What we're learning right now is the reality of the current DVD market and that will help guide us into our next choice, by looking at what is selling in the market right now and what isn't. That won't be the sole decision-making factor for us, but let's face it, if we can't get people to buy a movie, it won't make money. If we can't make money, no one will give me more money to make another film. Art is great, but it is nice to earn a living while doing this. I think art and common-sense commerce can meet in the middle somewhere.
As for a process, it would be nice to just go after what I was pumped up about at any given time. But until I am more financially bankable, what I really have to do is look at what is available to me in terms of resources and see if it matches up with anything I have written. I hear a lot of people say, "Hey, I have an empty apartment and two actors who want to do a film". Well, that's great if you have a script for that situation, but I usually don't - my version of that would involve the two actors, the apartment, an inter­-dimensional doorway, and a demon army.
What I AM trying to do on the next few projects is make them a bit smaller - because I don't want to spend four years on each film I do - and I want to get some name actors involved. That will help us from a sales standpoint, and I think it would be fun to work with some name actors. If I can do a few smaller films and continue to be successful, then I'll start going back to some of my dream projects.

[2vs8]: Funny story on the set, that makes you laugh?

Wyatt Weed: One day about half way through shooting, we were all getting along really well together and hanging out eating lunch. We all started acting like dinosaurs, trying to figure out how dinosaurs would survive in a modern environment. "Sure, Tyrannosaurus Rex was king of the dinosaurs, but could he eat with a fork?" One of us would impersonate T-Rex, with his short stubby arms trying to reach his own mouth with a fork, and wackiness just ensued. It went on for the whole lunch - t-rex driving a car, velociraptors drinking from cups - and we laughed as hard as I can remember laughing. I spotted.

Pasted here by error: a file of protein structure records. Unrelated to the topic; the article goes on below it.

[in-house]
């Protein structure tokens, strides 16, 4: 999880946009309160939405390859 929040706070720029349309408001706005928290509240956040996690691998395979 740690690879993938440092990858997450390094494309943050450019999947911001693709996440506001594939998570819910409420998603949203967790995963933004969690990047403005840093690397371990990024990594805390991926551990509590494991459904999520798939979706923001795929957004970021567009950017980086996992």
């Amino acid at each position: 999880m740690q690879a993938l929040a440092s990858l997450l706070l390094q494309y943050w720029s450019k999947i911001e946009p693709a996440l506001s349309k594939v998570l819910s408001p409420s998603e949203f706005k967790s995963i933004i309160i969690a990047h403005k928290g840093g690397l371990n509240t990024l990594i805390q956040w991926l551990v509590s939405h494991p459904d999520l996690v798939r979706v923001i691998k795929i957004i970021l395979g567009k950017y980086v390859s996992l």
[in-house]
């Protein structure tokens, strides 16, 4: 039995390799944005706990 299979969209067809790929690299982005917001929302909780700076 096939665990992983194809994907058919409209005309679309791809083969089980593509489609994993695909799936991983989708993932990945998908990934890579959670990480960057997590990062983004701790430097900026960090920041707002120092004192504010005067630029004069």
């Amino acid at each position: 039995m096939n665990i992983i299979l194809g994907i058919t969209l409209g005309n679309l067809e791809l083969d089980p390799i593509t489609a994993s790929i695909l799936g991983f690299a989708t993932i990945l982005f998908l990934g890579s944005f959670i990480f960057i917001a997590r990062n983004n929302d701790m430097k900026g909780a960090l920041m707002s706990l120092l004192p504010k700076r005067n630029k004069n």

[2vs8]: Three words that describe you?

Wyatt Weed: Focused. Passionate. Animated.

[2vs8]: and last... A word of wisdom someone passed to you, that you would like to pass onto someone else?

Wyatt Weed: A WORD of wisdom? I don't know about a "word", but three or four phrases come to mind...
"Nothing to it but to do it." This philosophy covers everything, from the person you don't want to fire to the bad news you have to deliver, to just getting up off your ass and making it happen. Those words come back to me over and over in my life.
"Don't do business with someone who hasn't done business successfully before." Hard to follow, because sometimes you need to give people a break, and sometimes they need to give you a break, but generally, whenever I don't follow this rule, it all goes to hell in a hand basket.
"Form follows function." This is a design principle - if the thing is to go fast, make it long and sleek. If it is to knock things over, it will be big and bulky. But it also applies to business and life - if the thing is to be successful, then you want to be well-planned and efficient. If the thing is to be happy, then find a way to do what you enjoy and make it pay. Form. Follows. Function.
And last but not least, one of my favorites: 
"Memos are like bullets - and you don't want to shoot at your friends." This made sense back in the 90's when I first heard it, but it's even more relevant now. You can't blurt out something hurtful or angry on paper and just pass it along. That's worse than if you'd said it face to face. You have to be just as careful and thoughtful in writing as when you speak. Now, in the unaccountable days of internet talk back and blogging, people REALLY need to think before they shoot.